Not only that, but every 10 years of life brings its own set of differences regarding life experiences and struggles.  Those who fall within the same age decade tend to have more in common as they experience life together, which results in less marital stress.  We live in a culture that praises Cougars and Sugar Daddies, without taking into consideration the stress that comes with age differences.  And if you want my personal opinion, relationships that are made up of age differences greater than 15 years likely come with their own set of deep-seated issues and unaddressed needs (for maturity, control, etc.)…but that is an article for another day.

Cultural Differences:  I’m going to start this section by saying loud and clearly that I am all for inter-racial and intercultural marriages.  8 of my top 10 friends are married to spouses of a different race and/or culture, and I love seeing the beauty of their differences at play within their relationship.  But here’s what it comes down to:  differences add to stress.  There’s no getting around it.  All of my friends will tell you that at one point in their relationship they have faced stressors rooted in their cultural differences.  From family interference, to time management, to gender roles, to communication differences…there is no denying that your background plays a huge role in who you become and what you expect in your relationship.

Religious Differences:  I’m not even going to address the Christian/Non-Christian dilemma in this section, though I am a huge advocate for marrying someone who is just as in love with Jesus as you are.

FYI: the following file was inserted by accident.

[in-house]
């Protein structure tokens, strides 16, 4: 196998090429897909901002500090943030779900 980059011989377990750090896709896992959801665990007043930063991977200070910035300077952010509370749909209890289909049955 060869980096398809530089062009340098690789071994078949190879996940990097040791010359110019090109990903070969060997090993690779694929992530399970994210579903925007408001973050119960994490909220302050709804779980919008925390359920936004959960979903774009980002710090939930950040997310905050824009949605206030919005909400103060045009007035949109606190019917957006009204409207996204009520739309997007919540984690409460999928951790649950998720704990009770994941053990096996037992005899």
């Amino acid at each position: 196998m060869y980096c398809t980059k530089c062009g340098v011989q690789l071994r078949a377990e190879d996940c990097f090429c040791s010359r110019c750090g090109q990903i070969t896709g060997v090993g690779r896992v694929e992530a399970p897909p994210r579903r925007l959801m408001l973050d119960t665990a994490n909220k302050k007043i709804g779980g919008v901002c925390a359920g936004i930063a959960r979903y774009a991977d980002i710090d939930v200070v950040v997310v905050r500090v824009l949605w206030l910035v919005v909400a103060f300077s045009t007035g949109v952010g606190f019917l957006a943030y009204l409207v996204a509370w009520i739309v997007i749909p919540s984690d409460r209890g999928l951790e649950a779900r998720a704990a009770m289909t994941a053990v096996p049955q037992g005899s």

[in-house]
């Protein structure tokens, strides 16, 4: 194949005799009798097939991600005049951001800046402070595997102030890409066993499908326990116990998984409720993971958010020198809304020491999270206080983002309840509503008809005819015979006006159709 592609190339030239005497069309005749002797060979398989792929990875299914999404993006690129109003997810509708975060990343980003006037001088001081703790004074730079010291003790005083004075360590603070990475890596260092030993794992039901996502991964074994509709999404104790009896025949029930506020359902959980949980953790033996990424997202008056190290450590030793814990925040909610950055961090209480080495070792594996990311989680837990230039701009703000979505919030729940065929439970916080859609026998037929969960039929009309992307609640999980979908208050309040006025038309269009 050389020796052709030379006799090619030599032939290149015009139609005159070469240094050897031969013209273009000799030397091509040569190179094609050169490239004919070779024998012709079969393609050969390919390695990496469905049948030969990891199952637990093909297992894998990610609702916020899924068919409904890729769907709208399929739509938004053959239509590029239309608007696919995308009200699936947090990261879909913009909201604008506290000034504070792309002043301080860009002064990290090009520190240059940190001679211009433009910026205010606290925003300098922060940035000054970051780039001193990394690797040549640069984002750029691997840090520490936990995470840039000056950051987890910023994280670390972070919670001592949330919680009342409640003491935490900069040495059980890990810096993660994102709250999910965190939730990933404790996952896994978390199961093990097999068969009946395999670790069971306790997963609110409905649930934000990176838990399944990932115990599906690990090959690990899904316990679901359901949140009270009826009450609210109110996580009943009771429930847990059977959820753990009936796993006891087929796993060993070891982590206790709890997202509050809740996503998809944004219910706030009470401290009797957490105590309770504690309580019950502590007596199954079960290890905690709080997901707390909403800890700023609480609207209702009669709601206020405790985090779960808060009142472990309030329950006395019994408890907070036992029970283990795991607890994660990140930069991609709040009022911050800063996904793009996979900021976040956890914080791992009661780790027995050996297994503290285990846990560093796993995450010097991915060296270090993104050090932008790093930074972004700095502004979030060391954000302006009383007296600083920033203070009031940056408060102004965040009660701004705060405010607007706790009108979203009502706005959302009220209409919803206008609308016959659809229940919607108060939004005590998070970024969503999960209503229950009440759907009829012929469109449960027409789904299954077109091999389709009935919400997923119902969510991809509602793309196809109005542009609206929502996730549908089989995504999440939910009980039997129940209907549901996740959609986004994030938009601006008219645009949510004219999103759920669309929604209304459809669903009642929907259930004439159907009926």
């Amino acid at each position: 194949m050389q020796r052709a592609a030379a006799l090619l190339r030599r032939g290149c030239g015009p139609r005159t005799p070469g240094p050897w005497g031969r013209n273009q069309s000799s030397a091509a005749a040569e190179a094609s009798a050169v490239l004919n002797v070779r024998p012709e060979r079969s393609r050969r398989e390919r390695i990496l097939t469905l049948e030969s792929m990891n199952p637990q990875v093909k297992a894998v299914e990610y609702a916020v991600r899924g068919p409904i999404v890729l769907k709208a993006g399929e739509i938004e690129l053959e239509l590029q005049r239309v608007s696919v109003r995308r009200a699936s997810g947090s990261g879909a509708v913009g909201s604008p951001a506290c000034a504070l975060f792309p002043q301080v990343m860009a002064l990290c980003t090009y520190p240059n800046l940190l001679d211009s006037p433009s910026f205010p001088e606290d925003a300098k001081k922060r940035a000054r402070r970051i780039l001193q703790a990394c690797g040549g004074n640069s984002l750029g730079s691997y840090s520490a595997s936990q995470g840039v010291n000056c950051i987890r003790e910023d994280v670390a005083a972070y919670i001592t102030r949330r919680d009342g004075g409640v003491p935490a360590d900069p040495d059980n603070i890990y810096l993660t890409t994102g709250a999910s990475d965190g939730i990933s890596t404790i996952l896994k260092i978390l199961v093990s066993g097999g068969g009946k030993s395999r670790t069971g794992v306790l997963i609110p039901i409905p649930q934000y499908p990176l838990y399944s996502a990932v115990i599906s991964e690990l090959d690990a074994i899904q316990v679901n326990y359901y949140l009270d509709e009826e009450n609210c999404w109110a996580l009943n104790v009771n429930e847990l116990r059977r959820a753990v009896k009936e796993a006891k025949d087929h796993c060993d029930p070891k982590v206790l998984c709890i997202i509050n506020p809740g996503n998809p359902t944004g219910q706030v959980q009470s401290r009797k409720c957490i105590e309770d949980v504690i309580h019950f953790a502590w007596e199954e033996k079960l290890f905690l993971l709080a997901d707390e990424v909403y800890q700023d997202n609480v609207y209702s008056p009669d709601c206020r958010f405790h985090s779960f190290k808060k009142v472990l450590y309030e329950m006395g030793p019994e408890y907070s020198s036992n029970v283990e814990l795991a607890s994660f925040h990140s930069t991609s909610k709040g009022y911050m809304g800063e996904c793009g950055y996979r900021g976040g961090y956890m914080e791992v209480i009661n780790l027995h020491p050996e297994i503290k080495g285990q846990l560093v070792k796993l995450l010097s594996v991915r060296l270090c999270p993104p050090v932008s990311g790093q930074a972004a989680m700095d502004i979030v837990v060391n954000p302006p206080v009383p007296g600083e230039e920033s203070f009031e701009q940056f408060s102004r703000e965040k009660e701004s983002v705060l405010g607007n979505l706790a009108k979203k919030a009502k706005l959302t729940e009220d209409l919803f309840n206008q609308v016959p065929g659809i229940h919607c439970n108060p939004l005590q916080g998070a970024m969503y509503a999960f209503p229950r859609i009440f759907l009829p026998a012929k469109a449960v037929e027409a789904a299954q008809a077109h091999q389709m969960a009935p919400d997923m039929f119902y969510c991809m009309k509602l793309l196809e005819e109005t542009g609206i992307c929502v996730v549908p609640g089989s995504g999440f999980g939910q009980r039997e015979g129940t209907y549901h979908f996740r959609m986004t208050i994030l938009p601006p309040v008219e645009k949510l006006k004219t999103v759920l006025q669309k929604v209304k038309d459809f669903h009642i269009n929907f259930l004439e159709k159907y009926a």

But the truth of the matter is that Christian or not, there is truth to the fact that marrying someone who has differences in religious preference or beliefs is another ingredient to adding stress in a marriage.  This goes for every religious group out there.   Issues of practicing your religious beliefs in the day to day, how you are going to raise your children and the family culture you choose to develop are all rooted in your religious beliefs or lack thereof.  It makes sense that these differences are ones that can’t simply be ignored for the long haul.

Educational Differences:  I think this was the most surprising stressor when I originally heard this list in my marriage psychology course. I had never really considered the differences that come within levels of education.  Again, there are entire cultures built within the walls of education.  I’m not referring to differences in occupation or educational focus (though that may or may not be a source of stress for some couples), but rather differences within levels of education such as:  high school, college, graduate school and beyond.  Education drives much of who we are, what we like, and how we invest our time.  On the other extreme, it can impact things as simple what we talk about and the hobbies we develop.  People who have the same levels of education tend to have more in common, which offers more fuel for connection.  It’s something to be considered when it comes to the factors that add stress to a relationship.